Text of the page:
BSU offers flu vaccine at Health Center

As Mother Nature takes her turn toward winter, the flu season is inevitably just around the corner.

To combat annual flu symptoms, the Amelia T. Wood Health Center offers Ball State students and faculty a flu shot for $15. As of Tuesday, the Health Center was currently out of the flu vaccine, but expects more any day.

Protecting against the flu isn't the only worry of some citizens, however. With the recent threat of bioterrorism, many find themselves concerned about not being able to tell the difference between anthrax infection and symptoms of the more common influenza.

"The initial symptoms of the two are virtually identical," the Health Center's Dr. Kent Bullis said. "The main tip-off is history of exposure."

According to Bullis, if you haven't opened suspicious mail and there is no reasonable risk, it is better to assume the symptoms are the flu.

According to the Indiana State Department of Health, influenza is marked by the following symptoms: fever, muscle aches, headache, lack of energy, dry cough, sore throat and possibly a runny nose. These symptoms last several days for most people but can last up to two weeks.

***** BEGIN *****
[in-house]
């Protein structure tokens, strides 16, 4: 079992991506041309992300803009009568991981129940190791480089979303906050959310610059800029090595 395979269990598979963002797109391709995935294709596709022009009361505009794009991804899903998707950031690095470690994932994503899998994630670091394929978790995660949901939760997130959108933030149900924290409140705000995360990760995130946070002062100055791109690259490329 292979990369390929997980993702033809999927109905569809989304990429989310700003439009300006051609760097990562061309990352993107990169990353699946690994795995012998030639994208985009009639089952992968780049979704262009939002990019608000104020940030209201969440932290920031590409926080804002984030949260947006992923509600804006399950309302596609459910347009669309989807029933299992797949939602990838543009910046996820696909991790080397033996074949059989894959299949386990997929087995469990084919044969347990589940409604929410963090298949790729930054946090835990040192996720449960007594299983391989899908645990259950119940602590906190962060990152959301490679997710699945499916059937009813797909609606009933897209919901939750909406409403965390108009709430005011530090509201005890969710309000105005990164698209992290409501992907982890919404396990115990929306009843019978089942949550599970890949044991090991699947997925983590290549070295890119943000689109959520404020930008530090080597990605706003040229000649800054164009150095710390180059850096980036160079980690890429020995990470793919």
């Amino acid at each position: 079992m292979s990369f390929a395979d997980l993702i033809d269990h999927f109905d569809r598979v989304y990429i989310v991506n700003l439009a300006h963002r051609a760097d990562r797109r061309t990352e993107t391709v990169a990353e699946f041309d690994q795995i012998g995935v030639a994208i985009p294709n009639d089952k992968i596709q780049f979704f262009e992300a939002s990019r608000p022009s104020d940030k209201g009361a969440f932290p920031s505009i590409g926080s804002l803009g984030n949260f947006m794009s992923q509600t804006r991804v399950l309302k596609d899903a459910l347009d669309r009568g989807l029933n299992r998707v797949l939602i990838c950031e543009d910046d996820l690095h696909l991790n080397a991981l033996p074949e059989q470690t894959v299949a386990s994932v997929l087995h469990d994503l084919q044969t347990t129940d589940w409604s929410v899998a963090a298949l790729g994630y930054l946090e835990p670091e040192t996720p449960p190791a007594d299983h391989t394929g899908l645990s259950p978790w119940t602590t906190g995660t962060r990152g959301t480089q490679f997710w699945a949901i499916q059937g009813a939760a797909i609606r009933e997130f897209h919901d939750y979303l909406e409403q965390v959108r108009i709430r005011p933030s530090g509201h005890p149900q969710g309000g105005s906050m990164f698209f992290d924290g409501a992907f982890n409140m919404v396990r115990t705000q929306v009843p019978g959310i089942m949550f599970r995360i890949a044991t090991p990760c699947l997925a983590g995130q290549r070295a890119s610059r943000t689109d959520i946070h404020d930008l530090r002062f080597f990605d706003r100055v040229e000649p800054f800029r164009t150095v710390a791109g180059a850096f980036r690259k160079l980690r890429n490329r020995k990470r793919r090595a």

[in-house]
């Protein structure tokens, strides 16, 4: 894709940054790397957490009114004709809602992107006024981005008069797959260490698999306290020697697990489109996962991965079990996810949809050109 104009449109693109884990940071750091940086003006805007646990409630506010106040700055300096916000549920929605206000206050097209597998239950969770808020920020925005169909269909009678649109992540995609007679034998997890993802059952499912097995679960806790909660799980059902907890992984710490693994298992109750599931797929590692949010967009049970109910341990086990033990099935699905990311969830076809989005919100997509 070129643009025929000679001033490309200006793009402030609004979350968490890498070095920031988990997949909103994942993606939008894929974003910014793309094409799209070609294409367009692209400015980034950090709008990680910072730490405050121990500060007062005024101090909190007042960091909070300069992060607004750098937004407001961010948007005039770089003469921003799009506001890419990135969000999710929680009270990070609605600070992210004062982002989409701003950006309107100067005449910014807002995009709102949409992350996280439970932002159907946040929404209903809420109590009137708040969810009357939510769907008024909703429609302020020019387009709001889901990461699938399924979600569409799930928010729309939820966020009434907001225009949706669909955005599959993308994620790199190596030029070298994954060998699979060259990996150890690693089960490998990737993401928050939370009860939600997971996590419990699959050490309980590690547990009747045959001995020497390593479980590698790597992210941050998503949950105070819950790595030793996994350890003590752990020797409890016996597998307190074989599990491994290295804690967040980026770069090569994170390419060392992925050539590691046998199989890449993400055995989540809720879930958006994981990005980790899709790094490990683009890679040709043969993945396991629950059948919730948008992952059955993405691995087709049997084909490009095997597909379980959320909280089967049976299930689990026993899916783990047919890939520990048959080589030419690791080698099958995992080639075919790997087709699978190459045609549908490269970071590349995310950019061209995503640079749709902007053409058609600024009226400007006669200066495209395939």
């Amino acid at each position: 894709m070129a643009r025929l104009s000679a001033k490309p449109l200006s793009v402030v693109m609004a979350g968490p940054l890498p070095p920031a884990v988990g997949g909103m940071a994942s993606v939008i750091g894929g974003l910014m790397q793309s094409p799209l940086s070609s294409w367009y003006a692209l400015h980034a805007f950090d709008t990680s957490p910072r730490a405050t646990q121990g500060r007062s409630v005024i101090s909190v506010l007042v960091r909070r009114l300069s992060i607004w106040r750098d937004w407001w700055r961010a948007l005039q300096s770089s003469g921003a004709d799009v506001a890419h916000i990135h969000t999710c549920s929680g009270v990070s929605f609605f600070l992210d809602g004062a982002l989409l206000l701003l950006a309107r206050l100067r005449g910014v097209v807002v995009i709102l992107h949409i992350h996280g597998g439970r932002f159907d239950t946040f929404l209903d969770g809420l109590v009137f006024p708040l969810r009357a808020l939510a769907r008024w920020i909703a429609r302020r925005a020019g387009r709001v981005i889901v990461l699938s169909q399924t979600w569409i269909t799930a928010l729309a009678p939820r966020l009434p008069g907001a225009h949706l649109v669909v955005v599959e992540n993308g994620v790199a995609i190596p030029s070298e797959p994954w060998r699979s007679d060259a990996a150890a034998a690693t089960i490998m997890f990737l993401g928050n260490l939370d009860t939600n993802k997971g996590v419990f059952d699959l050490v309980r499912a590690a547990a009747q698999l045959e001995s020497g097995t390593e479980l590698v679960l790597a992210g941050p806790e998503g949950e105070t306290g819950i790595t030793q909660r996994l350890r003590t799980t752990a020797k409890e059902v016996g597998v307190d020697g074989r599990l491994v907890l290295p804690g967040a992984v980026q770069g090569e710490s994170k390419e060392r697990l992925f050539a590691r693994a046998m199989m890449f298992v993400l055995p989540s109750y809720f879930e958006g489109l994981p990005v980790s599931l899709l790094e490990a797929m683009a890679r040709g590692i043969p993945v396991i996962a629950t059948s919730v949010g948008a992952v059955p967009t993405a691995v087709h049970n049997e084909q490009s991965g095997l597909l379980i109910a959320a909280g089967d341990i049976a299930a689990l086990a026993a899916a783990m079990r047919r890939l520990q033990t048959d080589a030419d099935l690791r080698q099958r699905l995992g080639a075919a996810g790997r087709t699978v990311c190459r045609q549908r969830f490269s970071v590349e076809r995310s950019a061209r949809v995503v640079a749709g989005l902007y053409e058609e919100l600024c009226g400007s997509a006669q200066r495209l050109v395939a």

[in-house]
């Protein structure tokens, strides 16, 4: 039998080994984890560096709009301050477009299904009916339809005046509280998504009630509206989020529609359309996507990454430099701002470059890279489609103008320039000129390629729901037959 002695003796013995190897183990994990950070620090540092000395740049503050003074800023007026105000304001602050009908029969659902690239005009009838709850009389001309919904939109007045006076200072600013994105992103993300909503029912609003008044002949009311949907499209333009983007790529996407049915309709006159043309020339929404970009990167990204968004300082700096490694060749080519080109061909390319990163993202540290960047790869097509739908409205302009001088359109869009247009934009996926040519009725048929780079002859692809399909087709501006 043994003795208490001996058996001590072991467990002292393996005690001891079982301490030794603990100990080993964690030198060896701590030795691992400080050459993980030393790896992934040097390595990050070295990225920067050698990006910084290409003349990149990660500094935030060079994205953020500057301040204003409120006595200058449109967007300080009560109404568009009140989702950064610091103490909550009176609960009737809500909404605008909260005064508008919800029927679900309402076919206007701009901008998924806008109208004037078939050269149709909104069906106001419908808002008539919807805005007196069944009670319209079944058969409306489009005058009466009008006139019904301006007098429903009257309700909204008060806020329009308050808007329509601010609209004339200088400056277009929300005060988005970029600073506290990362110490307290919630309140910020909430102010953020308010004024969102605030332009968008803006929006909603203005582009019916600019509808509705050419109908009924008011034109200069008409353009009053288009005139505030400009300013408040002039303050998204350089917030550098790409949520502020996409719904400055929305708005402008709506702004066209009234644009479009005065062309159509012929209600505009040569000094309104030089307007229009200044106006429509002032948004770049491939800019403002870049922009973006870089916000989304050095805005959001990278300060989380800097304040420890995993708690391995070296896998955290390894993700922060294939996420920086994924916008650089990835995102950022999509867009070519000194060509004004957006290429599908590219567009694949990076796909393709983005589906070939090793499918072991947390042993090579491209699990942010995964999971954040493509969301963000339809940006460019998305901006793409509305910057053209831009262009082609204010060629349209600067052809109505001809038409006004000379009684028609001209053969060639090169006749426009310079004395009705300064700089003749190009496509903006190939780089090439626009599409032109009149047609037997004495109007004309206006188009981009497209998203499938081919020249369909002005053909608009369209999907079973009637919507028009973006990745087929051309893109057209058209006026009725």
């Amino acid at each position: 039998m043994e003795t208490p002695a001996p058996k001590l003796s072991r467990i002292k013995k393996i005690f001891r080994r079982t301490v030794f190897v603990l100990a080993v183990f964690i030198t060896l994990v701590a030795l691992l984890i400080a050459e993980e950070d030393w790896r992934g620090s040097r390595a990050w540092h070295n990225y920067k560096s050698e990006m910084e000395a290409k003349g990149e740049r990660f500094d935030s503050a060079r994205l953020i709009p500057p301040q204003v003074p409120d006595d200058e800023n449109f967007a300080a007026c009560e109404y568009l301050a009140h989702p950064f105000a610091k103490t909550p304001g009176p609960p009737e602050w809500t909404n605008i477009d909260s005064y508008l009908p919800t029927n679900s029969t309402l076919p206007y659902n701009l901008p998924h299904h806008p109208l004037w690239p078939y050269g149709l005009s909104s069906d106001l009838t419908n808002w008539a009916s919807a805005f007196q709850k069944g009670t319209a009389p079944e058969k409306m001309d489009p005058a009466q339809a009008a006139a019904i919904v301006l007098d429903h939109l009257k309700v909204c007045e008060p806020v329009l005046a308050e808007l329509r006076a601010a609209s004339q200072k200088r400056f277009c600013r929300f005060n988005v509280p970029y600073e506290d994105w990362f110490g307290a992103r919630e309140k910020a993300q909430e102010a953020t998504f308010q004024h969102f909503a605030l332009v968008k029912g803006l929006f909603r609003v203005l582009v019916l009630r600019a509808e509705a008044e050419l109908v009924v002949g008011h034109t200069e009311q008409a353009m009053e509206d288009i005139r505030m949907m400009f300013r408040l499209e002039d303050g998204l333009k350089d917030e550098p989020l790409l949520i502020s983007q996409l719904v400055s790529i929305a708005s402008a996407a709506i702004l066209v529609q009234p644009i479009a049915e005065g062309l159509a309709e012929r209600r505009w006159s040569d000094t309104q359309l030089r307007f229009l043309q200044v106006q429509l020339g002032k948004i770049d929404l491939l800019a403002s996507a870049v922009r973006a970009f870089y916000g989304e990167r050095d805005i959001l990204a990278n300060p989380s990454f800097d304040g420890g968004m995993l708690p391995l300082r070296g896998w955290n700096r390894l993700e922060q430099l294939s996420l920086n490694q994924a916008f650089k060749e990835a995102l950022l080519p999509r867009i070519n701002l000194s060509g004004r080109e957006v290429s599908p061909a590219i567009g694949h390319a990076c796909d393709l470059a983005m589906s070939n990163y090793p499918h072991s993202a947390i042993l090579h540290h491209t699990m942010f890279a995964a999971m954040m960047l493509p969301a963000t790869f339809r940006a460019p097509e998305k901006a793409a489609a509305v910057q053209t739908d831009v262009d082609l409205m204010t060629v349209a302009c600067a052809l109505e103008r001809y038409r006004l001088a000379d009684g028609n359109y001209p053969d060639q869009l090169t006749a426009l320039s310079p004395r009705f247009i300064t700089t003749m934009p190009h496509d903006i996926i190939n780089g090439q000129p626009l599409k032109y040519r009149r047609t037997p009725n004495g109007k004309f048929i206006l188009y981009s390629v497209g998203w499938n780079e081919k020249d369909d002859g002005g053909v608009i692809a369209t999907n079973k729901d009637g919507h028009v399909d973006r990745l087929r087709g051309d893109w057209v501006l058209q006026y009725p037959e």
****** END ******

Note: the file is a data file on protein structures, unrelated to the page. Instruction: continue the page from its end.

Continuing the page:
Initial symptoms of inhalation anthrax are mild and non-specific, and have striking similarity to influenza. Symptoms may include fever, a mild cough and chest pain, but with one main distinguishable difference than that of an anthrax infection: a runny nose.

"It is not a common symptom of anthrax infection to have a runny nose," said Margaret Joseph, a spokeswoman for the Indiana State Department of Health. "It is also not common to have a sore throat, but it does happen occasionally."

After several days, when the flu should be clearing up, anthrax victims may go into shock and experience severe breathing difficulties.

The Indiana State Department of Health urges patients fearing anthrax infection because of prolonged cold or flu symptoms to consult a physician for any of the following symptoms, which may indicate more severe illness: high fever, severe headache, shortness of breath, delirium, chest pain, extreme weakness or dizziness, sinus pain or a toothache develops and/or ear pain develops.

Bullis also urges people to get flu-shots only to combat the flu. He said not to be vaccinated to avoid confusion of flu symptoms with those of anthrax because flu vaccinations are only about 85 percent effective.

"The only reason that logic might be flawed is that if they develop symptoms, they still could very well have the flu," he said.

The flu is a bigger concern than anthrax, according to Joseph, since 20,000 die of the flu each year.

"Influenza is the serious threat to most Americans," Joseph said.


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